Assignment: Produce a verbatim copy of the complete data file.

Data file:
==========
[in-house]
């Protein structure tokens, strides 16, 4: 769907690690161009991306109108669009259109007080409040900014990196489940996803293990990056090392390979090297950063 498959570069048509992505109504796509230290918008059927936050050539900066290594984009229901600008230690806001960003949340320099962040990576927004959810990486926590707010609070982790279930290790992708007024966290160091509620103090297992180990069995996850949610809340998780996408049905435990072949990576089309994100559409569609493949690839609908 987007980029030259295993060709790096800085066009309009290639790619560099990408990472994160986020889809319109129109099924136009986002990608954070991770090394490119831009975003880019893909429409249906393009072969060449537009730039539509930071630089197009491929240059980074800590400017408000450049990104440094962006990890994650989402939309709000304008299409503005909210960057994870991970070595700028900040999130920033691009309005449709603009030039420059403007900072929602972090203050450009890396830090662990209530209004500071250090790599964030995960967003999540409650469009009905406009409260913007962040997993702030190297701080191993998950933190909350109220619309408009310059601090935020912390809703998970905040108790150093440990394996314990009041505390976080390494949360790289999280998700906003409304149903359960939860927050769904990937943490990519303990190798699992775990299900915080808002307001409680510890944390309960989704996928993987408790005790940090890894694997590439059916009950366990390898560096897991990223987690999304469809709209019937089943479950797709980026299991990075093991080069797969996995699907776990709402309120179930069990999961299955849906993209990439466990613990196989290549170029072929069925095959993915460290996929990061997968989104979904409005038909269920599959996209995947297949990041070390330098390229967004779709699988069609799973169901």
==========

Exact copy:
[in-house]
């Protein structure tokens, strides 16, 4: 769907690690161009991306109108669009259109007080409040900014990196489940996803293990990056090392390979090297950063 498959570069048509992505109504796509230290918008059927936050050539900066290594984009229901600008230690806001960003949340320099962040990576927004959810990486926590707010609070982790279930290790992708007024966290160091509620103090297992180990069995996850949610809340998780996408049905435990072949990576089309994100559409569609493949690839609908 987007980029030259295993060709790096800085066009309009290639790619560099990408990472994160986020889809319109129109099924136009986002990608954070991770090394490119831009975003880019893909429409249906393009072969060449537009730039539509930071630089197009491929240059980074800590400017408000450049990104440094962006990890994650989402939309709000304008299409503005909210960057994870991970070595700028900040999130920033691009309005449709603009030039420059403007900072929602972090203050450009890396830090662990209530209004500071250090790599964030995960967003999540409650469009009905406009409260913007962040997993702030190297701080191993998950933190909350109220619309408009310059601090935020912390809703998970905040108790150093440990394996314990009041505390976080390494949360790289999280998700906003409304149903359960939860927050769904990937943490990519303990190798699992775990299900915080808002307001409680510890944390309960989704996928993987408790005790940090890894694997590439059916009950366990390898560096897991990223987690999304469809709209019937089943479950797709980026299991990075093991080069797969996995699907776990709402309120179930069990999961299955849906993209990439466990613990196989290549170029072929069925095959993915460290996929990061997968989104979904409005038909269920599959996209995947297949990041070390330098390229967004779709699988069609799973169901």